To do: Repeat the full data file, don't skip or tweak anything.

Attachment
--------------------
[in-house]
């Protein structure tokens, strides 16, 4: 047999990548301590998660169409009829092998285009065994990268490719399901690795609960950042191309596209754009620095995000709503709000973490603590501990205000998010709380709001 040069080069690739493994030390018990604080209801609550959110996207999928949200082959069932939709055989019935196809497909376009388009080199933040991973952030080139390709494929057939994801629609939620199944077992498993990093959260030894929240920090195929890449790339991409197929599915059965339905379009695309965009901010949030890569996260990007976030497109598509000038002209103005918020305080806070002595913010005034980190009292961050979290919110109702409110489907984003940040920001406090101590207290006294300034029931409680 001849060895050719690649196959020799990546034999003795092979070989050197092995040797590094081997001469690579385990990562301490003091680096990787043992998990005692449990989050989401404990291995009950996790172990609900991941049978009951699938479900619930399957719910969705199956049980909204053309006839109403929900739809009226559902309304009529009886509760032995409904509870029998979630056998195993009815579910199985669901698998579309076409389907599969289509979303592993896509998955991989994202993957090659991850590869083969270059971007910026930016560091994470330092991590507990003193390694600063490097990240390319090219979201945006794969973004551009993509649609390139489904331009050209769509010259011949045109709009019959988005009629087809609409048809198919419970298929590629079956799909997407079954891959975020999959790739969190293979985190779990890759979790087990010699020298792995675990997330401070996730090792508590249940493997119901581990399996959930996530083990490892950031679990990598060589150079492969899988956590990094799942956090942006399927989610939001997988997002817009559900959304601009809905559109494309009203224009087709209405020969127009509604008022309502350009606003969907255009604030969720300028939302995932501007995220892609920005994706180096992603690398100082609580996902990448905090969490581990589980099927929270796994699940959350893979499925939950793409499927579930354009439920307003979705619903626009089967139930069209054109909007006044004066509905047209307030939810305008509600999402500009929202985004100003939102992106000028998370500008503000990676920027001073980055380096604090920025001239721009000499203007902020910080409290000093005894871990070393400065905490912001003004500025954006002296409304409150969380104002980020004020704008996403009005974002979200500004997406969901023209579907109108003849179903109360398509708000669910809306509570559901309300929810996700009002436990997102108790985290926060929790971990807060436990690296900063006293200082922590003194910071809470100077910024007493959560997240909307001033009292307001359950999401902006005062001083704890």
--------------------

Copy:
[in-house]
């Protein structure tokens, strides 16, 4: 047999990548301590998660169409009829092998285009065994990268490719399901690795609960950042191309596209754009620095995000709503709000973490603590501990205000998010709380709001 040069080069690739493994030390018990604080209801609550959110996207999928949200082959069932939709055989019935196809497909376009388009080199933040991973952030080139390709494929057939994801629609939620199944077992498993990093959260030894929240920090195929890449790339991409197929599915059965339905379009695309965009901010949030890569996260990007976030497109598509000038002209103005918020305080806070002595913010005034980190009292961050979290919110109702409110489907984003940040920001406090101590207290006294300034029931409680 001849060895050719690649196959020799990546034999003795092979070989050197092995040797590094081997001469690579385990990562301490003091680096990787043992998990005692449990989050989401404990291995009950996790172990609900991941049978009951699938479900619930399957719910969705199956049980909204053309006839109403929900739809009226559902309304009529009886509760032995409904509870029998979630056998195993009815579910199985669901698998579309076409389907599969289509979303592993896509998955991989994202993957090659991850590869083969270059971007910026930016560091994470330092991590507990003193390694600063490097990240390319090219979201945006794969973004551009993509649609390139489904331009050209769509010259011949045109709009019959988005009629087809609409048809198919419970298929590629079956799909997407079954891959975020999959790739969190293979985190779990890759979790087990010699020298792995675990997330401070996730090792508590249940493997119901581990399996959930996530083990490892950031679990990598060589150079492969899988956590990094799942956090942006399927989610939001997988997002817009559900959304601009809905559109494309009203224009087709209405020969127009509604008022309502350009606003969907255009604030969720300028939302995932501007995220892609920005994706180096992603690398100082609580996902990448905090969490581990589980099927929270796994699940959350893979499925939950793409499927579930354009439920307003979705619903626009089967139930069209054109909007006044004066509905047209307030939810305008509600999402500009929202985004100003939102992106000028998370500008503000990676920027001073980055380096604090920025001239721009000499203007902020910080409290000093005894871990070393400065905490912001003004500025954006002296409304409150969380104002980020004020704008996403009005974002979200500004997406969901023209579907109108003849179903109360398509708000669910809306509570559901309300929810996700009002436990997102108790985290926060929790971990807060436990690296900063006293200082922590003194910071809470100077910024007493959560997240909307001033009292307001359950999401902006005062001083704890």